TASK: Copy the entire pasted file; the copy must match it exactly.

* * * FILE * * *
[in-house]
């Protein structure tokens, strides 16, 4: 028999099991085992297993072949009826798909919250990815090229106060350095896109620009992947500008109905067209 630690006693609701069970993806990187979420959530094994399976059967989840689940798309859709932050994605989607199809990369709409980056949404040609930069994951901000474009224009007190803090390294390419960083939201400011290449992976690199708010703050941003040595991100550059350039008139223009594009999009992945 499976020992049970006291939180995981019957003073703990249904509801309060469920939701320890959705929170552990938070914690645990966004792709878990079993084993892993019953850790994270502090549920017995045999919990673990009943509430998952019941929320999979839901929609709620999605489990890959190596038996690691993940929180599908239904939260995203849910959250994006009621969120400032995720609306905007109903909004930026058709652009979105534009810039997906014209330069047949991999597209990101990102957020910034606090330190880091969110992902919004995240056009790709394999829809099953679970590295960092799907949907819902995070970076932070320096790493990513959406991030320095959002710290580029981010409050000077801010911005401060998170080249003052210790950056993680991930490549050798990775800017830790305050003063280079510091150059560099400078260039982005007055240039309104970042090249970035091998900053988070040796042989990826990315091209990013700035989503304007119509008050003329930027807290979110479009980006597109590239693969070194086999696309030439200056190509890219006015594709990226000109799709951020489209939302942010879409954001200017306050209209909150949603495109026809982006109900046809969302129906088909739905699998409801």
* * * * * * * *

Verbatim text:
[in-house]
């Protein structure tokens, strides 16, 4: 028999099991085992297993072949009826798909919250990815090229106060350095896109620009992947500008109905067209 630690006693609701069970993806990187979420959530094994399976059967989840689940798309859709932050994605989607199809990369709409980056949404040609930069994951901000474009224009007190803090390294390419960083939201400011290449992976690199708010703050941003040595991100550059350039008139223009594009999009992945 499976020992049970006291939180995981019957003073703990249904509801309060469920939701320890959705929170552990938070914690645990966004792709878990079993084993892993019953850790994270502090549920017995045999919990673990009943509430998952019941929320999979839901929609709620999605489990890959190596038996690691993940929180599908239904939260995203849910959250994006009621969120400032995720609306905007109903909004930026058709652009979105534009810039997906014209330069047949991999597209990101990102957020910034606090330190880091969110992902919004995240056009790709394999829809099953679970590295960092799907949907819902995070970076932070320096790493990513959406991030320095959002710290580029981010409050000077801010911005401060998170080249003052210790950056993680991930490549050798990775800017830790305050003063280079510091150059560099400078260039982005007055240039309104970042090249970035091998900053988070040796042989990826990315091209990013700035989503304007119509008050003329930027807290979110479009980006597109590239693969070194086999696309030439200056190509890219006015594709990226000109799709951020489209939302942010879409954001200017306050209209909150949603495109026809982006109900046809969302129906088909739905699998409801």